Making a Difference in the Northern Triangle

Sep 22, 2017

Gang violence, corruption, and economic desperation have for years been driving thousands of migrants from the Northern Triangle countries of El Salvador, Guatemala and Honduras to seek safety and opportunity in other countries, particularly the United States. And over the past several years, many of these migrants have been unaccompanied minor children.

“Faced with unimaginable violence at the hands of ruthless gang members, debilitating poverty and hopelessness, nearly 70,000 children from El Salvador, Honduras and Guatemala embarked upon a treacherous journey in the summer of 2014, with a goal of reaching the United States,” wrote former Mission Director of the U.S. Agency for International Development, or USAID, in El Salvador Larry Sacks in a recent article.

School children in Guatemala. (file USAID)
School children in Guatemala. (file USAID)

“Yet, a baseline survey in El Salvador, taken after the migration surge, indicated that 70 percent of citizens in high crime municipalities would prefer to remain in their communities than migrate.”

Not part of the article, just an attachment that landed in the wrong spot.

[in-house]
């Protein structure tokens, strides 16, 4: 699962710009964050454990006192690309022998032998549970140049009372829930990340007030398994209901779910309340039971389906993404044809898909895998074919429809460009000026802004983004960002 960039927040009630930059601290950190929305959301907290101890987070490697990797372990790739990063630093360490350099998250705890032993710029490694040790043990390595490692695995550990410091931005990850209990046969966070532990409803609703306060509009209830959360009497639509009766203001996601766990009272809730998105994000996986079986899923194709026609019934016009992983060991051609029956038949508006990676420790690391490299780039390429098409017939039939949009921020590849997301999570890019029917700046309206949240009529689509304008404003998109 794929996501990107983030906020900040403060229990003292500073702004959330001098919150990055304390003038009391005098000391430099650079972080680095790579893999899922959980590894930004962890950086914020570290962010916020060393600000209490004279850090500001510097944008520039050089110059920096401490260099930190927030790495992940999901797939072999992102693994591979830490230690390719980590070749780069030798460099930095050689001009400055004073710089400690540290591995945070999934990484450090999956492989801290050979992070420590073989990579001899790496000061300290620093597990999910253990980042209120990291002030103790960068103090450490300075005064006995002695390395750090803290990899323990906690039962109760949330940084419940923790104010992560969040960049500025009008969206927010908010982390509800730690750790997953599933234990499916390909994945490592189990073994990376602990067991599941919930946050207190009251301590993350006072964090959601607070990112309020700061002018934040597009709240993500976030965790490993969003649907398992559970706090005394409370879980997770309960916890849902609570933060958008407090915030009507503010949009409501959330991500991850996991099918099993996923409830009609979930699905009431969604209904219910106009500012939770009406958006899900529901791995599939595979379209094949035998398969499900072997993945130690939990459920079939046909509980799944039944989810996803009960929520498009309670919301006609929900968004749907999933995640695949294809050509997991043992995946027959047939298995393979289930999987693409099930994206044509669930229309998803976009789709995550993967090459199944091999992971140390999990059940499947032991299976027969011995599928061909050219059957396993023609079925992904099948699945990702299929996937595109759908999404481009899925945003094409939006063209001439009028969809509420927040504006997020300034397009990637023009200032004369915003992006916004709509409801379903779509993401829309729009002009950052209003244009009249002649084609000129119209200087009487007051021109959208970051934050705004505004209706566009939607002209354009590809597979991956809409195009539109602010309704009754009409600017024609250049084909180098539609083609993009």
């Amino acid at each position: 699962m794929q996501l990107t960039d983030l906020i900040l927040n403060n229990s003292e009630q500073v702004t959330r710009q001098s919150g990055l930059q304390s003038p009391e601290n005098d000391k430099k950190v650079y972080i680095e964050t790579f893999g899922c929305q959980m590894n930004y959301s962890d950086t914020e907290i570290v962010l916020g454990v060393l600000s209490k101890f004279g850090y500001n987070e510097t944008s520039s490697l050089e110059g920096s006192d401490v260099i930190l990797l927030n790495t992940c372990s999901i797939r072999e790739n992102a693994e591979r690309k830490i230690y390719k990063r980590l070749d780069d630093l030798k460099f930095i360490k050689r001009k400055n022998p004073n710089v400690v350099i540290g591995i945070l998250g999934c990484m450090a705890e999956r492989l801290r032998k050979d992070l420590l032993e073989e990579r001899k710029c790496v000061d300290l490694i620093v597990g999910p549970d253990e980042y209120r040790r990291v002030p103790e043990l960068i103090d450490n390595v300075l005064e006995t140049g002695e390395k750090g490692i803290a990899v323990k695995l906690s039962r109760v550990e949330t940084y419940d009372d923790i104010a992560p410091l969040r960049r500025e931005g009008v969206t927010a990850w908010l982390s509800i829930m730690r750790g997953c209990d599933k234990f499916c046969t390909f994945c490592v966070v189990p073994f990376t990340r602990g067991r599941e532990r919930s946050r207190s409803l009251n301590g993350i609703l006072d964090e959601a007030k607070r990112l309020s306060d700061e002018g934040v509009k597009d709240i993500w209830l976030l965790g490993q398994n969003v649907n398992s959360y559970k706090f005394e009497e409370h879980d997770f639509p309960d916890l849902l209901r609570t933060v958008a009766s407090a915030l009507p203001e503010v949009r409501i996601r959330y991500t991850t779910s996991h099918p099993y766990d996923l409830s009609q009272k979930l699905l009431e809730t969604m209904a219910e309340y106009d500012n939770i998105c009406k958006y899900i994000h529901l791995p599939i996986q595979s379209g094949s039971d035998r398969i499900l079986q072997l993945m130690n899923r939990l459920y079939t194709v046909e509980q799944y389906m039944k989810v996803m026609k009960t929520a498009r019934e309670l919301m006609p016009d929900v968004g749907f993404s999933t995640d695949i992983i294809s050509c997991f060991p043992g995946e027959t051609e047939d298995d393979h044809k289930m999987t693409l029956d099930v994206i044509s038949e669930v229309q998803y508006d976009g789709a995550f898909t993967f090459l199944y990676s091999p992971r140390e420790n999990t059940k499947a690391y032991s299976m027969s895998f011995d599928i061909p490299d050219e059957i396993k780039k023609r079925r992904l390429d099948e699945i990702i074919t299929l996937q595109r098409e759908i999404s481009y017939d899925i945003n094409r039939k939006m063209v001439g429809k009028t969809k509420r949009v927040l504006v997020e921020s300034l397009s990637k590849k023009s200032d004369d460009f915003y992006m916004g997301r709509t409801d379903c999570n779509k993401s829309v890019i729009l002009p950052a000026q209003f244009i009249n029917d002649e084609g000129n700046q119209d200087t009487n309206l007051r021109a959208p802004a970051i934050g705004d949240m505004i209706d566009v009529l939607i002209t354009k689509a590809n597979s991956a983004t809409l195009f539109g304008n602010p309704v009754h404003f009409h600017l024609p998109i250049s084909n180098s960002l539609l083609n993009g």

The United States is working in the Northern Triangle via the U.S. Strategy for Engagement in Central America. The United States' whole-of-government strategy integrates initiatives addressing security, economic, and good governance challenges to promote a safe, democratic and prosperous region where people can build a better life. The strategy complements the Alliance for Prosperity – an initiative launched by the Presidents of El Salvador, Guatemala and Honduras to enhance security and promote prosperity in the region.

So for example, USAID-sponsored education programs in El Salvador's high-crime communities help keep over 100,000 youth in school and out of gangs, while increasing their chances of landing good jobs.

At the same time, USAID-supported criminal justice reforms and judicial transparency are helping to reduce corruption and impunity while increasing citizen trust in the government.

“Where we have integrated our efforts with better policing, improved education, safe parks and playgrounds, and increased job and economic opportunities, crime rates go down. People in these communities feel safer—their children play in new sports fields and parks, and businesses stay open later,” wrote Larry Sacks.

“Our support for El Salvador and Central America is making a difference that not only helps Central Americans build a better, safer life for themselves in their own countries but helps ensure our own security and prosperity as well.”